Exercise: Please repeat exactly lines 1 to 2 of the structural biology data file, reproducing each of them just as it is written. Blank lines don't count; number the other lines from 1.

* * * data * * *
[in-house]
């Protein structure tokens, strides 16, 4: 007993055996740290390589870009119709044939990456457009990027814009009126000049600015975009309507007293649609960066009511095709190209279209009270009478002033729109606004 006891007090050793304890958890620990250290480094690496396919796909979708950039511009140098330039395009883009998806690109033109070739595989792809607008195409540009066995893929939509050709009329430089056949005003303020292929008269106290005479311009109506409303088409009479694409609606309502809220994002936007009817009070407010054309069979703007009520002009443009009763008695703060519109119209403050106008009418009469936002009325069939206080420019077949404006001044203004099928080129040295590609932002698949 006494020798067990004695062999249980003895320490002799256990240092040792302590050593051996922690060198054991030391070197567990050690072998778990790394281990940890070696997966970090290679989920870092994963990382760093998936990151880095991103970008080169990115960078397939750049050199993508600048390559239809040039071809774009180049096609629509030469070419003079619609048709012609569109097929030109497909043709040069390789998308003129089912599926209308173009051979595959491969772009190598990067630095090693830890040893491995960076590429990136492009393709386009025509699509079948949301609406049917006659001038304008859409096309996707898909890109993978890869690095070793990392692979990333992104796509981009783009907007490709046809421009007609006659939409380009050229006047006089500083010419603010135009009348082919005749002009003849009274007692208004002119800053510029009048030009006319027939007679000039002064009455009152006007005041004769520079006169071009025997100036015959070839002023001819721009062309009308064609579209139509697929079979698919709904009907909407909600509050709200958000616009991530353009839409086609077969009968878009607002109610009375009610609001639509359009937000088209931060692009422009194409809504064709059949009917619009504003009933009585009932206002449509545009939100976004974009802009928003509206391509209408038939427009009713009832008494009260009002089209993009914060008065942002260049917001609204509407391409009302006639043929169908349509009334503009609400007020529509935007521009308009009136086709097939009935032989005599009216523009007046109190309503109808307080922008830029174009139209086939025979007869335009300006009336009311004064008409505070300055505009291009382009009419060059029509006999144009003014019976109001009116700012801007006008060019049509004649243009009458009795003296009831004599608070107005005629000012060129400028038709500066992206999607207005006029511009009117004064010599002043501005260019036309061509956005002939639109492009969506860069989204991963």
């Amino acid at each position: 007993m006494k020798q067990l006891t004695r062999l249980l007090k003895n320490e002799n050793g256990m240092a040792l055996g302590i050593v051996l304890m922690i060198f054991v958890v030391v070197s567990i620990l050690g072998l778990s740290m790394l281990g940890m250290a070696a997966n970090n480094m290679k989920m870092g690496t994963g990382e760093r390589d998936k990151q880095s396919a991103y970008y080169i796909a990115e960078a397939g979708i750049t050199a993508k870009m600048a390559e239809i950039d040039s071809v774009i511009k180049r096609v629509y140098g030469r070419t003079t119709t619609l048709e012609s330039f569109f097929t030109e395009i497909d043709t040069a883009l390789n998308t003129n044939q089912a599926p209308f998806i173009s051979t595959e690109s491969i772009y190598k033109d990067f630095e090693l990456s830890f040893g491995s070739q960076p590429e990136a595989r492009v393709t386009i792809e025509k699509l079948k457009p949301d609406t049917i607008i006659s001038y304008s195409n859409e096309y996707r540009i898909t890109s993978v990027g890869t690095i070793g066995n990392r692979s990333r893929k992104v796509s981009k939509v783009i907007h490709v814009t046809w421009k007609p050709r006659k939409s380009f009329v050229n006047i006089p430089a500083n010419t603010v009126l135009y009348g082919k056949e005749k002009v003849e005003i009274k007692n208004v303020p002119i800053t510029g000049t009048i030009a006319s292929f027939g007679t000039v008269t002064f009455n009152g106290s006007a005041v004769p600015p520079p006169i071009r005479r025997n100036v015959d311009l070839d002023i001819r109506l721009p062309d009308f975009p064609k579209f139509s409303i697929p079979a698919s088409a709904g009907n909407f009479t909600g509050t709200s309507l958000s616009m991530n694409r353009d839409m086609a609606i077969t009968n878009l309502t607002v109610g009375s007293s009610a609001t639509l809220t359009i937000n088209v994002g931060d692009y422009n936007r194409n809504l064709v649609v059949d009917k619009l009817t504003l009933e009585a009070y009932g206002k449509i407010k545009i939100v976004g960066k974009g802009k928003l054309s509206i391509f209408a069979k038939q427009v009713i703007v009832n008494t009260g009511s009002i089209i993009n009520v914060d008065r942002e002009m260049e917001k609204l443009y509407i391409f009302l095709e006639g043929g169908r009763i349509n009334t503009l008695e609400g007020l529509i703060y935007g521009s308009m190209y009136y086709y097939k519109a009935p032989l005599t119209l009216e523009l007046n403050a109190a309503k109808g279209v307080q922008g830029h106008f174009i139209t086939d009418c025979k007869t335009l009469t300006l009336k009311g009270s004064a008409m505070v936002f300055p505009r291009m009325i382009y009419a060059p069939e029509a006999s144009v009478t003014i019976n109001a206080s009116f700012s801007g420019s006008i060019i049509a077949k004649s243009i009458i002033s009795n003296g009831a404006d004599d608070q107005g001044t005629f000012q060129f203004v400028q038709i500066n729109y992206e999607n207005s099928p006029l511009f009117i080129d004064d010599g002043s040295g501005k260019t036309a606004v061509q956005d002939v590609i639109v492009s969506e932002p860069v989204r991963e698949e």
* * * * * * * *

[in-house]
């Protein structure tokens, strides 16, 4: 007993055996740290390589870009119709044939990456457009990027814009009126000049600015975009309507007293649609960066009511095709190209279209009270009478002033729109606004 006891007090050793304890958890620990250290480094690496396919796909979708950039511009140098330039395009883009998806690109033109070739595989792809607008195409540009066995893929939509050709009329430089056949005003303020292929008269106290005479311009109506409303088409009479694409609606309502809220994002936007009817009070407010054309069979703007009520002009443009009763008695703060519109119209403050106008009418009469936002009325069939206080420019077949404006001044203004099928080129040295590609932002698949 006494020798067990004695062999249980003895320490002799256990240092040792302590050593051996922690060198054991030391070197567990050690072998778990790394281990940890070696997966970090290679989920870092994963990382760093998936990151880095991103970008080169990115960078397939750049050199993508600048390559239809040039071809774009180049096609629509030469070419003079619609048709012609569109097929030109497909043709040069390789998308003129089912599926209308173009051979595959491969772009190598990067630095090693830890040893491995960076590429990136492009393709386009025509699509079948949301609406049917006659001038304008859409096309996707898909890109993978890869690095070793990392692979990333992104796509981009783009907007490709046809421009007609006659939409380009050229006047006089500083010419603010135009009348082919005749002009003849009274007692208004002119800053510029009048030009006319027939007679000039002064009455009152006007005041004769520079006169071009025997100036015959070839002023001819721009062309009308064609579209139509697929079979698919709904009907909407909600509050709200958000616009991530353009839409086609077969009968878009607002109610009375009610609001639509359009937000088209931060692009422009194409809504064709059949009917619009504003009933009585009932206002449509545009939100976004974009802009928003509206391509209408038939427009009713009832008494009260009002089209993009914060008065942002260049917001609204509407391409009302006639043929169908349509009334503009609400007020529509935007521009308009009136086709097939009935032989005599009216523009007046109190309503109808307080922008830029174009139209086939025979007869335009300006009336009311004064008409505070300055505009291009382009009419060059029509006999144009003014019976109001009116700012801007006008060019049509004649243009009458009795003296009831004599608070107005005629000012060129400028038709500066992206999607207005006029511009009117004064010599002043501005260019036309061509956005002939639109492009969506860069989204991963």